British sports minister promises to wear OneLove armband at Qatar World Cuptext_fields
Doha: Stuart Andrew, the UK's sports minister, said he will be wearing the rainbow-coloured OneLove armband at Qatar World Cup. Homosexuality is illegal in Qatar and the government has been confiscating rainbow-coloured items at the event.
The British minister, who is gay, told ITV News that he will "most definitely be wearing the OneLove armband" because he wants to show support. German Interior Minister Nancy Faeser wore the "OneLove" armband while sitting next to FIFA president Gianni Infantino. FIFA has threatened many European teams who planned to wear the armband with sporting sanctions. They had to go back on their intentions and prioritise their matches.
Speaking about Faeser, Andrew said he was delighted to see it. "I think it is important that I do so." He added: " I think it's been really unfair on the England and Welsh team that at the 11th hour they were stopped by FIFA from doing it."
"These games should be a celebration show and for all football fans to enjoy. But sadly so many of them are feeling that these are not. This is not a tournament for them. I met with LGBT football supporters, and it was really distressing to see actually how emotional they got that they couldn't be. They didn't feel they could be part of this and that is not acceptable," he added.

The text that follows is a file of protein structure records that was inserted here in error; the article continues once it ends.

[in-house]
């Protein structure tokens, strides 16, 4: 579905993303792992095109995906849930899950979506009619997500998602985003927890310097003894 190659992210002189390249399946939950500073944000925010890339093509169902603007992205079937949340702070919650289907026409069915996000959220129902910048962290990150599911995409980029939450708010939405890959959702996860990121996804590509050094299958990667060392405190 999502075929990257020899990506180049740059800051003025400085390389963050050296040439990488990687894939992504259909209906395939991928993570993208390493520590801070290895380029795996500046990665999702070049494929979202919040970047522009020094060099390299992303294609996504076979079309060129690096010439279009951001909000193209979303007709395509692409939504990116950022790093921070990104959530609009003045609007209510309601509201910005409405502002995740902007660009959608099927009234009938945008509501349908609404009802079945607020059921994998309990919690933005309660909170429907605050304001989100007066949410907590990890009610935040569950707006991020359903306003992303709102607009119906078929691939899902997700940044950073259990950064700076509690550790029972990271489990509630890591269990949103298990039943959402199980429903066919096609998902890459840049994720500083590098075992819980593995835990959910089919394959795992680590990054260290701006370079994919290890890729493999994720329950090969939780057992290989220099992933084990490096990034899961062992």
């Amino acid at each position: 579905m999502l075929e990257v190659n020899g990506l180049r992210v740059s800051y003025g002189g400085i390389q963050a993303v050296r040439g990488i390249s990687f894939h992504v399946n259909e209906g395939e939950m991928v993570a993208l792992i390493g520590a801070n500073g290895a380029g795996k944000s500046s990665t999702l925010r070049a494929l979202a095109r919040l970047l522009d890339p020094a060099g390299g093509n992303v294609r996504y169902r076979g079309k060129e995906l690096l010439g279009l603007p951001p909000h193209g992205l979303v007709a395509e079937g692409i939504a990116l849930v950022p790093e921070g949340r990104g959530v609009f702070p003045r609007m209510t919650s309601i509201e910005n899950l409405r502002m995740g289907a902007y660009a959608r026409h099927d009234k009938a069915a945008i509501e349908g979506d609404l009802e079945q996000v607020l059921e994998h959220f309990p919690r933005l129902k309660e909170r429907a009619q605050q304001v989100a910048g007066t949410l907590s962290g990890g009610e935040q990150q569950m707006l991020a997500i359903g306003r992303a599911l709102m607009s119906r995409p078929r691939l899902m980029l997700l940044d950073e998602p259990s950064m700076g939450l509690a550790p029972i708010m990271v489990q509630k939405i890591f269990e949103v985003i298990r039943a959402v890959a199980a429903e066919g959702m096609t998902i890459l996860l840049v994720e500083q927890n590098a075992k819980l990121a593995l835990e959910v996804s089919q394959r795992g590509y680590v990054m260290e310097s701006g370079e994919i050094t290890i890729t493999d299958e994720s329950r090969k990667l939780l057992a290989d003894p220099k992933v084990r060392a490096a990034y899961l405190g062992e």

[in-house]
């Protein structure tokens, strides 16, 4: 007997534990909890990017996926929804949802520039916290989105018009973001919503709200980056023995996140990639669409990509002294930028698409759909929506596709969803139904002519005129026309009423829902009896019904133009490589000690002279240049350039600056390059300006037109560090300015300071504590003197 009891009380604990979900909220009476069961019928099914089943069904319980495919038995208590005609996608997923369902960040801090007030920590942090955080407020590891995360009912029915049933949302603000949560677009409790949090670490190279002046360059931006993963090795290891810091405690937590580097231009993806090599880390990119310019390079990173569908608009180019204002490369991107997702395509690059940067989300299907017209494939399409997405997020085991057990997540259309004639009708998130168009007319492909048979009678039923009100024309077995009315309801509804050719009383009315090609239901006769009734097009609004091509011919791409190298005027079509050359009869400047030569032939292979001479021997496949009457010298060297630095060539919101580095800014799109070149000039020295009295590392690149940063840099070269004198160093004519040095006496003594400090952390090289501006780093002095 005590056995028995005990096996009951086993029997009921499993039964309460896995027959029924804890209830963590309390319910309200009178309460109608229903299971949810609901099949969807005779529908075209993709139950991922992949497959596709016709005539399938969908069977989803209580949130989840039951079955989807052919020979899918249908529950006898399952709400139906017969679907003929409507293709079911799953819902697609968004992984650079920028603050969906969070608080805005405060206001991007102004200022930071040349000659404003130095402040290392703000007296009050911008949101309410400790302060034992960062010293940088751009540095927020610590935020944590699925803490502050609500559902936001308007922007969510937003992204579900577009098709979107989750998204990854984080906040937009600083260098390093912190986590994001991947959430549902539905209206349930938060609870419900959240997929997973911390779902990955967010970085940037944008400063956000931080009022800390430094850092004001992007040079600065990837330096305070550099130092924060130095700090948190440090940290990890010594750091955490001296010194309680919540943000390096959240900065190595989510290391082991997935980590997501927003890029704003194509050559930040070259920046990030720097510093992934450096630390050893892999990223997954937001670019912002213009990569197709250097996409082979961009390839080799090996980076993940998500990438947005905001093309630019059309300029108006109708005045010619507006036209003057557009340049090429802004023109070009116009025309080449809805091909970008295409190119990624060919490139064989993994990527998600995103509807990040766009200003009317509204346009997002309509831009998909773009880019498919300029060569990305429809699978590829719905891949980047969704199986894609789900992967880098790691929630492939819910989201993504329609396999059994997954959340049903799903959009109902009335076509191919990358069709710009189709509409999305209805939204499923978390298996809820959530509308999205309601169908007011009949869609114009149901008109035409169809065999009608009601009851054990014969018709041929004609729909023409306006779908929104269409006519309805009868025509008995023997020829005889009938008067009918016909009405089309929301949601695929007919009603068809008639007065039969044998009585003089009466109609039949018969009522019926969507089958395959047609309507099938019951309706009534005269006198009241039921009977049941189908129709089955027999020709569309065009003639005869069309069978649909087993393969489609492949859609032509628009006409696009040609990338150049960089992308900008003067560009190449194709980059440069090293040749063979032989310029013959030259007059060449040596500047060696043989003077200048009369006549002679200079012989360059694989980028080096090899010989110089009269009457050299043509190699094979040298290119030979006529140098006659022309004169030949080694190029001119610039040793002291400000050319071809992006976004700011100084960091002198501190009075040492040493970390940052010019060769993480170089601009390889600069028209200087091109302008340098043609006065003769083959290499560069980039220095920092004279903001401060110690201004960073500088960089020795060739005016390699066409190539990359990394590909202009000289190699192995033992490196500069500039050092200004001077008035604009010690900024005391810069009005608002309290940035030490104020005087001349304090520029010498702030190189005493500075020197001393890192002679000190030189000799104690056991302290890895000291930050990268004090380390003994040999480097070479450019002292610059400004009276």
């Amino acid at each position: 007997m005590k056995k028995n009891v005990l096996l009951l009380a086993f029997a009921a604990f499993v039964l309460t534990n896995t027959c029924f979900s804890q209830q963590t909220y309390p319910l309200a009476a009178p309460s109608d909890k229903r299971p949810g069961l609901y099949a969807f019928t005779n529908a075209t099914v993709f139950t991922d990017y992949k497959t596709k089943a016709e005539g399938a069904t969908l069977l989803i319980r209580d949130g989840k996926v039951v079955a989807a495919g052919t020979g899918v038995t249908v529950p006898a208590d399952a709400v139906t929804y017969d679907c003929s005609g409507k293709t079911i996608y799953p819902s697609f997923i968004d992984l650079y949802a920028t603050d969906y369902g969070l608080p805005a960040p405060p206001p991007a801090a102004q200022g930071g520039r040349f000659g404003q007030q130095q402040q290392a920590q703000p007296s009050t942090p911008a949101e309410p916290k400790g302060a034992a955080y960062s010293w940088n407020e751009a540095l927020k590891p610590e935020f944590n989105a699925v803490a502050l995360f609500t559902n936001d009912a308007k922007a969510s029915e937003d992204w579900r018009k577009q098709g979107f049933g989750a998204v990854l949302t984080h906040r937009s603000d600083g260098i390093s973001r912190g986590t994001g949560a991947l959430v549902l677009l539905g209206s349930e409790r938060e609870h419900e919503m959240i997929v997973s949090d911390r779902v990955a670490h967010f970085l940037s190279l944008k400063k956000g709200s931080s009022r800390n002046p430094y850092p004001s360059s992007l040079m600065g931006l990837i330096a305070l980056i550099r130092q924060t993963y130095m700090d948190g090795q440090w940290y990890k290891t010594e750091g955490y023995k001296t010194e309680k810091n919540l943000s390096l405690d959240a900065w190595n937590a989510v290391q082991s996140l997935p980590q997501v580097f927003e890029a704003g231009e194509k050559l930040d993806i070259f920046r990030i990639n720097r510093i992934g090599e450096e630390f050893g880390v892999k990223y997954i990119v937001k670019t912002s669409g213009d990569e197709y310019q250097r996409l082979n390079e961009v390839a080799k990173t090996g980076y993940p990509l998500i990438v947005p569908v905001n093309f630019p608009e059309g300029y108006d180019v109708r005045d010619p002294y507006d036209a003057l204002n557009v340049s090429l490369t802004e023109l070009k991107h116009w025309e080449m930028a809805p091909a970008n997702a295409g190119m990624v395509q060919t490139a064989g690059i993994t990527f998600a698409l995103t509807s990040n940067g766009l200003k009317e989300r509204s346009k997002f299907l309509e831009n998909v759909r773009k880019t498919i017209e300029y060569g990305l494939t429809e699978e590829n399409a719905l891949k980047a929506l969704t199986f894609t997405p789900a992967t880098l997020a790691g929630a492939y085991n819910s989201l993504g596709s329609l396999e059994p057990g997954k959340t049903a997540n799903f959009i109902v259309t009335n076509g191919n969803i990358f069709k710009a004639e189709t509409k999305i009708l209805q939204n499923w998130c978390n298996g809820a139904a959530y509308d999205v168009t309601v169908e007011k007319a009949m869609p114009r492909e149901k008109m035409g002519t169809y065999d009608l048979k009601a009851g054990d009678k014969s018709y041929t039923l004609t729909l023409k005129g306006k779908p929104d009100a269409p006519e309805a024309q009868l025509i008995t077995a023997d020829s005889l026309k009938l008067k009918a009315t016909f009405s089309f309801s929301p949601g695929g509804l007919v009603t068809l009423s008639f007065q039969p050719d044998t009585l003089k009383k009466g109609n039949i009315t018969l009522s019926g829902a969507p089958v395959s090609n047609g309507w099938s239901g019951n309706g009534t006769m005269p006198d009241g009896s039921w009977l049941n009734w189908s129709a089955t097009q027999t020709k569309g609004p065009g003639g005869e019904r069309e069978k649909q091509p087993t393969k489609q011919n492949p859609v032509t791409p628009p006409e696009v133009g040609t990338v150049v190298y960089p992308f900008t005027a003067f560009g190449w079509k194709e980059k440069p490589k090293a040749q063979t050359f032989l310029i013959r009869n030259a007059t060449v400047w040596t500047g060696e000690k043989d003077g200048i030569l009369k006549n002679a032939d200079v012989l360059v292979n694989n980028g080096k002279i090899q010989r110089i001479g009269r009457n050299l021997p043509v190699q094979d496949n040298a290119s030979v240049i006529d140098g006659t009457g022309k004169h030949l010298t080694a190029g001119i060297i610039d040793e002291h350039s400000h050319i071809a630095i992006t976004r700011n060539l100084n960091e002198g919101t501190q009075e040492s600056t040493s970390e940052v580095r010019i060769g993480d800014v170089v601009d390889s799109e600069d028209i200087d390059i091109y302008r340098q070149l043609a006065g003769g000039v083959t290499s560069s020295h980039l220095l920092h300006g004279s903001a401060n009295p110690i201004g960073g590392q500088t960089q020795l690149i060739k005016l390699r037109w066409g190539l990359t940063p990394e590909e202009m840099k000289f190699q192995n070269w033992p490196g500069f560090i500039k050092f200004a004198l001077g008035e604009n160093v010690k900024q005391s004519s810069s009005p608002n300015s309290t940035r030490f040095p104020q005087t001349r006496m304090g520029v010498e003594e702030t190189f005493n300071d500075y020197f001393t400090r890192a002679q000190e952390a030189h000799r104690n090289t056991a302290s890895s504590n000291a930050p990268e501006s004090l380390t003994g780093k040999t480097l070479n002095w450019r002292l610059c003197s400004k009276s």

Hassan Al-Thawadi, the head of Qatar's World Cup organising committee, said the teams who want to wear the OneLove armband are sending a "very divisive message" to the Islamic and Arab world. He added that he has an issue with the armband because he sees it as a protest against Islamic values and an Islamic country hosting a major event.
Speaking about the actions of European teams who wanted to wear the armband, he said: "If the teams decided to do it throughout the entire season, that is one thing. But if you're coming to make a point or a statement in Qatar, that is something I have an issue with. And it goes back to the simple fact that this is a part of the world that has its own set of values. This is not Qatar I'm talking about, it's the Arab world."
"For the teams to come and preach or make statements, that's fine. But what you're essentially saying is you're protesting an Islamic country hosting an event. Where does that end? Does that mean no Islamic country can ever be able to participate in anything? There's going to be different values and different views coming in," he told Talksport.